Archive for the ‘gender’ Category

The “morning-after” birth control pill prevents ovulation; it does not cause abortion of an embryo. This is the news, this morning, in a New York Times editorial :  How Morning-After Pills Really Work. This fact removes one of the final blocks to access (other than cost, a problem in some cases) to a significant advance in birth control pharmacology, that block being the presumption that the pill was killing something. As the editorial points out, this belief was never more than speculation, and in fact there is NO evidence for it whatsoever.

To the contrary, as another recent article in the Times points out, “Studies have not established that emergency contraceptive pills prevent fertilized eggs from implanting in the womb…” What they do establish is that medications like “Plan B”, the most widely known “morning after pill”, delay ovulation, which essentially places a time barrier between sperm and egg. This works because, contrary to common belief, sperm and egg to do not unit at time of intercourse, but rather days later. Sperm require time to travel and position themselves, and will die in a mere few days if no egg is available to act upon.

Such a “time barrier” will still be objectionable to those conservatives who believe that all interference with what they stipulate to be the sole legitimate purpose of sex – reproduction – is immoral. I find such objections to be unreasonably arbitrary. They are made primarily by men who want to control the behavior of women.

I was a young man when the birth control pill for women became easily available. It appeared revolutionary at the time, and that appearance has been confirmed over the years. Rejection of the pill as “immoral” seemed presumptive and poorly argued at the time, and that, to me, has not changed either, with the passage of time.

The world does not need more babies, much as I love them. Nor does it need more pregnancies – which, after all, have enormous physical, financial, and social implications in each and every case. I sometimes think that the solution to human beings who think and breed like rabbits might be to provide them with a lifetime supply of rabbit feed, and a large, solitary cage. (OK, that’s absurd…but something needs to be done about the thoughtless, or witless, who just keep having large families without regard for the implications of their act.)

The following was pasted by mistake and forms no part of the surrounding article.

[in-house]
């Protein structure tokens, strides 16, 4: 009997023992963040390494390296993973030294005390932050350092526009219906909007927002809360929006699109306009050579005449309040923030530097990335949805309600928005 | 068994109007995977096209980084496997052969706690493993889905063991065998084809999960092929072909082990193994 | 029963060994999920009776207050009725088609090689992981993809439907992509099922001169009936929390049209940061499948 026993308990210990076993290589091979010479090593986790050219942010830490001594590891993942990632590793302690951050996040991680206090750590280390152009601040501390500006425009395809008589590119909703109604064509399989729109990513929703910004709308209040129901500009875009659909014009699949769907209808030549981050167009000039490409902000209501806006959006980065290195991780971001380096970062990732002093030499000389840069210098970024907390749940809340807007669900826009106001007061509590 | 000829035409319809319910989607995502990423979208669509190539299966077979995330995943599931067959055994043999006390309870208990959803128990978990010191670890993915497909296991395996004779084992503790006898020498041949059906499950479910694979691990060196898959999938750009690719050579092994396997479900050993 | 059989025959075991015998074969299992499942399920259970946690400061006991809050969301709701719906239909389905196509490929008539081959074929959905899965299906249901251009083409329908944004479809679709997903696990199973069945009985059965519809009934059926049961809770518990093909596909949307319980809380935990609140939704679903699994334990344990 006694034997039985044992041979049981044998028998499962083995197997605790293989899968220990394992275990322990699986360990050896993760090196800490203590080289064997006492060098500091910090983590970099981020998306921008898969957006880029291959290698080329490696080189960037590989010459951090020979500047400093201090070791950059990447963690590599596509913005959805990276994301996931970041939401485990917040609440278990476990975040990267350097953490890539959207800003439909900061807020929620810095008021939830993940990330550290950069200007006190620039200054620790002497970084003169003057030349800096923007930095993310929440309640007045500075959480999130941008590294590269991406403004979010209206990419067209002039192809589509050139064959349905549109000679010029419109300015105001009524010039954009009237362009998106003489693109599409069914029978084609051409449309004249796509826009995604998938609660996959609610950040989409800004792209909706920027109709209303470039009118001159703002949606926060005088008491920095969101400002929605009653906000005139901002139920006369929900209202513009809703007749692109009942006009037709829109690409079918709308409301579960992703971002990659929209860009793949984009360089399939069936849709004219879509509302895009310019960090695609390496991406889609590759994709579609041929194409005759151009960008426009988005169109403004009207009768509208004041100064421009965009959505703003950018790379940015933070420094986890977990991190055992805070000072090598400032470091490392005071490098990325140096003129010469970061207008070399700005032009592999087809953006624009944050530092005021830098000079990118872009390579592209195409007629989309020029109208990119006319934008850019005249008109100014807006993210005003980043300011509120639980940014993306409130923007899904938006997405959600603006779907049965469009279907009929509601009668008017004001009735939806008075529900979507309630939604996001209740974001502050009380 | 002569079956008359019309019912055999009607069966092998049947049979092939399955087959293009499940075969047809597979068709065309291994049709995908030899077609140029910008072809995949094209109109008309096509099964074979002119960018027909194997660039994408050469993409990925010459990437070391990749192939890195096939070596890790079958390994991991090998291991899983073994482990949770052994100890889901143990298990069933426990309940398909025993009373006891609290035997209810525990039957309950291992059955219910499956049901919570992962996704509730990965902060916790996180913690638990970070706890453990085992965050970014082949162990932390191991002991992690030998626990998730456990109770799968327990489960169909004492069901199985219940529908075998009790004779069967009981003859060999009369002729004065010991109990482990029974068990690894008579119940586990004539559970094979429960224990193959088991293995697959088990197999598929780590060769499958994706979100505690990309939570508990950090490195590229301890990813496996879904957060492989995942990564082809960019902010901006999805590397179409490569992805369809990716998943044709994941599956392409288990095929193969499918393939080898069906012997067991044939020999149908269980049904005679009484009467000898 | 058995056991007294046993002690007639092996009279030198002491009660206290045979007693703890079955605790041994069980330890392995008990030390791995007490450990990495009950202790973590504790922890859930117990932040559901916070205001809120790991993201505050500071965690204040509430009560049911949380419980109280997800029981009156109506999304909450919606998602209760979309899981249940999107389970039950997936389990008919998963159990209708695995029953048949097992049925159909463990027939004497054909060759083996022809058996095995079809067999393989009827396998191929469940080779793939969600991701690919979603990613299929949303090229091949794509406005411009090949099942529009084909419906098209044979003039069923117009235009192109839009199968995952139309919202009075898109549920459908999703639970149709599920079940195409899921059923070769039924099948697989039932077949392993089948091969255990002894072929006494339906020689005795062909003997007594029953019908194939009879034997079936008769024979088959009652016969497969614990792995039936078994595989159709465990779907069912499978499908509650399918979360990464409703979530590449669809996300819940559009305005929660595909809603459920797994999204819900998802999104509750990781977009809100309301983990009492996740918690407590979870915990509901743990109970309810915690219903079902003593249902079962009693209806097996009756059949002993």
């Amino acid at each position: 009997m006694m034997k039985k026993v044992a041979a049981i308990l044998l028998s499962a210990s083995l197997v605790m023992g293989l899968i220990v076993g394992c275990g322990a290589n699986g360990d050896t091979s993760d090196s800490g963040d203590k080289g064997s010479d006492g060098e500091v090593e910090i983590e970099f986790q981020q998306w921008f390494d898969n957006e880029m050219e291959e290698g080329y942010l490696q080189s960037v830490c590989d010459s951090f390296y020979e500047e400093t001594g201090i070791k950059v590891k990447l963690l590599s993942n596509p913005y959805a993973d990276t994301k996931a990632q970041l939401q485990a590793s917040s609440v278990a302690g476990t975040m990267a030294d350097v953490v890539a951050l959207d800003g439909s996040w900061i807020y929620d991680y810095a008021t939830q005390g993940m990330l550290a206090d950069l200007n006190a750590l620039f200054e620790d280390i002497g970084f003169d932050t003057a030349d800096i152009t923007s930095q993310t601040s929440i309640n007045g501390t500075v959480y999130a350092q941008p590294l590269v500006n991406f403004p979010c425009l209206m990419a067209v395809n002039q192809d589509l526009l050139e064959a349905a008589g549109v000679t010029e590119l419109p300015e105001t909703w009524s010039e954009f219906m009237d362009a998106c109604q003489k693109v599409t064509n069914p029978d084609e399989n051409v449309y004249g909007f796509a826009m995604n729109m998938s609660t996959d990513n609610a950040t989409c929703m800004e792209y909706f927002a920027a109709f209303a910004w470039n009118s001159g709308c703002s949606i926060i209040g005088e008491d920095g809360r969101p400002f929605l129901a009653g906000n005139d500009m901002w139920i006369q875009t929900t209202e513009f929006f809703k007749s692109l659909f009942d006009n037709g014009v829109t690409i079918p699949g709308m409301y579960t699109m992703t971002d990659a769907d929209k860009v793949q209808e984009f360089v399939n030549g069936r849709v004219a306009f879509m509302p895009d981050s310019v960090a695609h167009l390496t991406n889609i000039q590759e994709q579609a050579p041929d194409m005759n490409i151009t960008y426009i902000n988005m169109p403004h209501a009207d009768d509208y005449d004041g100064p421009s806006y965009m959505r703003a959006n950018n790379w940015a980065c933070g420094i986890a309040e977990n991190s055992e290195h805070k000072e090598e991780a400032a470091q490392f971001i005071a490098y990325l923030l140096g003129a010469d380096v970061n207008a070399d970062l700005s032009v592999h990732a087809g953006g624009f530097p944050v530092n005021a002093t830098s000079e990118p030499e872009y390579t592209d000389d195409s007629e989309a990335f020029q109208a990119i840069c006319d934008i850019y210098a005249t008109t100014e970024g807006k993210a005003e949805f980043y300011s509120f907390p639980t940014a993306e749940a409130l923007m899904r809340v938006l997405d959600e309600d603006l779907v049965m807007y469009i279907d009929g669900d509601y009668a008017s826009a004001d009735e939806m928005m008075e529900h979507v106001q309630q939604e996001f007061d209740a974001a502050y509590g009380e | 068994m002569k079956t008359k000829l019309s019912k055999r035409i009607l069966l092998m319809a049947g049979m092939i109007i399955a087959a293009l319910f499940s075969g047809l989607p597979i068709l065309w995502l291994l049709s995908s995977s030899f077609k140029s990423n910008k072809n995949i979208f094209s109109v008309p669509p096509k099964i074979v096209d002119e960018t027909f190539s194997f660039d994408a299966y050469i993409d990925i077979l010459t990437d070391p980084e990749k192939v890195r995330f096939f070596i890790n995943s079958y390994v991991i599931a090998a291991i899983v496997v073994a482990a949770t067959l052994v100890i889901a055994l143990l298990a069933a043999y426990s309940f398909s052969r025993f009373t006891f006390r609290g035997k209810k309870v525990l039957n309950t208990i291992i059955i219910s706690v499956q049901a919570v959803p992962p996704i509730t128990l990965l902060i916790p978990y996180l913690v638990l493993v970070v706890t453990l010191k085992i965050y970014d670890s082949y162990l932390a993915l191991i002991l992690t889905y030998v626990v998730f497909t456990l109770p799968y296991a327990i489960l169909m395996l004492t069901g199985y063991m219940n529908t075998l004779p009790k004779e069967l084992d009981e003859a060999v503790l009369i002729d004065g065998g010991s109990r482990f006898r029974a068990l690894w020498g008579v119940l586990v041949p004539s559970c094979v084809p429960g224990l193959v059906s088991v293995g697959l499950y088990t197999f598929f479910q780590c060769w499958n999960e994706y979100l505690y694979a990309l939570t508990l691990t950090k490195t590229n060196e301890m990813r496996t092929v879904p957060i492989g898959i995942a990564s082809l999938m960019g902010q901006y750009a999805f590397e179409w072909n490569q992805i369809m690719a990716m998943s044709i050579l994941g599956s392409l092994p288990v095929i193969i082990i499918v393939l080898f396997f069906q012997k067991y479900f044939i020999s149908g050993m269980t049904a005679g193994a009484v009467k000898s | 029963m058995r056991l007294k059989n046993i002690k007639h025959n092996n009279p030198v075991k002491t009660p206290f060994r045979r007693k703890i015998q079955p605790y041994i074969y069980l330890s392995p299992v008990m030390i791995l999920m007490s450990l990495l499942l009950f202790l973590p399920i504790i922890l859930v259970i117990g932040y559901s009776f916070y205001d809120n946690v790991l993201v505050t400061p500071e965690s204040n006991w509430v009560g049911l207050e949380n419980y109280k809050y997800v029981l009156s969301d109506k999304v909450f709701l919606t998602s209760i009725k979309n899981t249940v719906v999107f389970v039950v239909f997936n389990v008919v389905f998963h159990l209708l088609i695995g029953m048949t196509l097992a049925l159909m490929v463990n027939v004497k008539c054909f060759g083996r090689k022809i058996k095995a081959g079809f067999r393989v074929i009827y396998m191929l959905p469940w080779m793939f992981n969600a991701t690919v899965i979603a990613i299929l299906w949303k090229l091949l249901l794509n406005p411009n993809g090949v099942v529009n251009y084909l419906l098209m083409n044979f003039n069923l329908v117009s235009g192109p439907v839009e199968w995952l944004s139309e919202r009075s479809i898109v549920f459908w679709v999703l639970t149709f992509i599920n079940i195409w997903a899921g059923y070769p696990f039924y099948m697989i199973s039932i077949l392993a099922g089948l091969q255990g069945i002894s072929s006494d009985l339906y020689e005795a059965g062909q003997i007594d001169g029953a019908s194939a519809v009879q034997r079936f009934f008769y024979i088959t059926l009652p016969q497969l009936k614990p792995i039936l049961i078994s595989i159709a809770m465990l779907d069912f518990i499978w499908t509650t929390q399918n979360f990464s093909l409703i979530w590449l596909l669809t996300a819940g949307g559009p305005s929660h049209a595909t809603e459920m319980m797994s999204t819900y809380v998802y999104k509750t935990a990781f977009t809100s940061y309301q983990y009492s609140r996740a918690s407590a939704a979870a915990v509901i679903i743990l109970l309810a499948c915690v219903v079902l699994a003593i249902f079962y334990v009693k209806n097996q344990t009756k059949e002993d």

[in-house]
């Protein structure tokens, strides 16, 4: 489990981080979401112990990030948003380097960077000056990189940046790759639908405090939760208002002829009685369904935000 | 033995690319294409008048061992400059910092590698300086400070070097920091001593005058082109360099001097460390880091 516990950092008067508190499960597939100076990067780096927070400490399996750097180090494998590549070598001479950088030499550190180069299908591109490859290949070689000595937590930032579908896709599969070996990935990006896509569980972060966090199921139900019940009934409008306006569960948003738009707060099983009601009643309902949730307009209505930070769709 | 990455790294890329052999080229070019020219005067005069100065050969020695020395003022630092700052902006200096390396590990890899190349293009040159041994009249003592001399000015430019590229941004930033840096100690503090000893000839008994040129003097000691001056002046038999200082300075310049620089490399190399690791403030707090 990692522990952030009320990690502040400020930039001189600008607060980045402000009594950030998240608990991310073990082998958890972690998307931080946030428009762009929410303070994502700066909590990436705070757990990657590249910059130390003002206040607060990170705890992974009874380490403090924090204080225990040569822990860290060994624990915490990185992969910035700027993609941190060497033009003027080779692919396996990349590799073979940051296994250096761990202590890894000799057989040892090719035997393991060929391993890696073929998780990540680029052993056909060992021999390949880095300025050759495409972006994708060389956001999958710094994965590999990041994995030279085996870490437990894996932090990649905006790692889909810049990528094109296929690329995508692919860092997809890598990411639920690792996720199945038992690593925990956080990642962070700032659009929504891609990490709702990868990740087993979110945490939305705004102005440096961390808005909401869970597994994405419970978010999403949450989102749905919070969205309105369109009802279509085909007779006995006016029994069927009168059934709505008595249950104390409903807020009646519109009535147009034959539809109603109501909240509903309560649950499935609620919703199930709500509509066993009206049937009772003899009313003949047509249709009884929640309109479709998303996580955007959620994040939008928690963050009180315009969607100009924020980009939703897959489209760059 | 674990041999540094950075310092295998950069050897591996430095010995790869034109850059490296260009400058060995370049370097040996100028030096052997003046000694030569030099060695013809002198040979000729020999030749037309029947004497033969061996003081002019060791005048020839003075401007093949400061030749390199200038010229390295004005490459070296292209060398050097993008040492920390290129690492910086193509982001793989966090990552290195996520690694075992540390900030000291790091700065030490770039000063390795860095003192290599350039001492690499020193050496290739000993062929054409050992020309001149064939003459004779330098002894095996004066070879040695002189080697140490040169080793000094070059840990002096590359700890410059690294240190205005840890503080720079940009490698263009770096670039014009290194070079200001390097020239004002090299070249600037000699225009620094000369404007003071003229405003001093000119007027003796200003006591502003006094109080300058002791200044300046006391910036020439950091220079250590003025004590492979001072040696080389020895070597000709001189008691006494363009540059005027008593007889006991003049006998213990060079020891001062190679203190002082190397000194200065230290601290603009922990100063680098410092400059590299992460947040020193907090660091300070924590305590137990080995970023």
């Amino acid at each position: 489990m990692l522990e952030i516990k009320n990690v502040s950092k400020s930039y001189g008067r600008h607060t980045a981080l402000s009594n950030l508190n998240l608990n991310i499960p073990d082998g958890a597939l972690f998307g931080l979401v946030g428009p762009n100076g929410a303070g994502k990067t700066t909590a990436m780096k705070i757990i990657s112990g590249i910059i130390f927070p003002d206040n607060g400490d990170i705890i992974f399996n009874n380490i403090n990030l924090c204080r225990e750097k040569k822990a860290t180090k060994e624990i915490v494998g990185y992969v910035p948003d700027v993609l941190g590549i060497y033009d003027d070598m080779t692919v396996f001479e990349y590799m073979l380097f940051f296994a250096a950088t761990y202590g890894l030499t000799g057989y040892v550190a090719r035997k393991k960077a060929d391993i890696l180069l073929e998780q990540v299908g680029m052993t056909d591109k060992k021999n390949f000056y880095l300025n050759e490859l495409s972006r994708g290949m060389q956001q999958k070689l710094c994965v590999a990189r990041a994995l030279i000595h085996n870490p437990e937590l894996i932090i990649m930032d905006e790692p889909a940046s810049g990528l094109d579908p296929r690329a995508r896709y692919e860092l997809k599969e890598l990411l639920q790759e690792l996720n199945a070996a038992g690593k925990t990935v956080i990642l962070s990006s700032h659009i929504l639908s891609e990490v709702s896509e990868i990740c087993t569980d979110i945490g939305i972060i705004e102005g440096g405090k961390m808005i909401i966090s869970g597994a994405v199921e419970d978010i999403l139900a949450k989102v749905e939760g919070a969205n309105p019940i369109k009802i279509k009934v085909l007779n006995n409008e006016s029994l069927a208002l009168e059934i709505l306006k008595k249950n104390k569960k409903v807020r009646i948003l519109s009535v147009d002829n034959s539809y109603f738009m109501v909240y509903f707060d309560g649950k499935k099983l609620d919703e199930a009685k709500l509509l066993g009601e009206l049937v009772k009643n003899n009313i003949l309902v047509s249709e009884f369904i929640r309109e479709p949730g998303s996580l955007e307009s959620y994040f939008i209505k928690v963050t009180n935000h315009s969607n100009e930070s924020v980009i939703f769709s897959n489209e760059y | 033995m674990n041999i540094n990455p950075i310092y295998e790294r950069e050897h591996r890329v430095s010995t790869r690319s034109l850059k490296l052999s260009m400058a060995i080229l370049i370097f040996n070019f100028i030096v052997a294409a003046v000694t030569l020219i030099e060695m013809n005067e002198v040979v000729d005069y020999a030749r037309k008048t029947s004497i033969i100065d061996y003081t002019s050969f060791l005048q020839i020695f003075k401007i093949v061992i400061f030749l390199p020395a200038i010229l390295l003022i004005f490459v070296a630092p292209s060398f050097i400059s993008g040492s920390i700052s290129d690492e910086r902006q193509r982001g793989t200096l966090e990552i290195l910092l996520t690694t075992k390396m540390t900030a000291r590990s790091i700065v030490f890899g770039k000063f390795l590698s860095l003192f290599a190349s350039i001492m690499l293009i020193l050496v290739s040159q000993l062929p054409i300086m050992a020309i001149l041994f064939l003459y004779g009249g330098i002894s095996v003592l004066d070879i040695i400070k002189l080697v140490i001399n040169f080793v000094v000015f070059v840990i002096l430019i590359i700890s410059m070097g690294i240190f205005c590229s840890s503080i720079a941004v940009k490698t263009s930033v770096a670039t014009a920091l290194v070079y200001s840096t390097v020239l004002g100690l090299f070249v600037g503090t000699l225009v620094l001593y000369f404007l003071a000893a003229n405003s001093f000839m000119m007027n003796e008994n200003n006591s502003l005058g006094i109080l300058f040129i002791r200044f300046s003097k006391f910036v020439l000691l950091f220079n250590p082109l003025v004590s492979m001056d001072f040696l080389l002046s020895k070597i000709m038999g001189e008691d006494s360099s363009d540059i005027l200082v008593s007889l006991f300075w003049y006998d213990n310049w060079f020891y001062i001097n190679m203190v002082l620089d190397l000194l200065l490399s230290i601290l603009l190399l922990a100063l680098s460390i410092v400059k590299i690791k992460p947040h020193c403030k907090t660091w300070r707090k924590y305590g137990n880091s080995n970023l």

It’s worth recalling that the birth control movement came about because of the problem of poor women having babies they could not afford. Women were dying, from pregnancies they didn’t want which went bad, and from dangerous attempts at inducing abortions. Where affordable birth control is not available, this is still happening. I’ve never heard cultural conservatives express moral outrage about that, sadly – nor about the unfairness of being born female and being compelled by biology to become pregnant as a result of acting on ones sexuality.

There are two arguments in favor of birth control (and more in support of the birth control pill, which in some cases has clear medical benefits not at all related to birth control): one has to do with moderating human breeding, and the other with empowering women relative to whether or not they become pregnant. Both are critical considerations, but today, for me, I’m impressed mostly by the latter. Pregnancies impact women far, far more than they do men. Women should be the decision makers regarding whether or not they become pregnant.

We now need to see that “Plan B” type birth control becomes available to all who want it.

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[UPDATE: Amnesty International tells Egypt to probe mob attacks on women (Question: Why do they have to be told?)]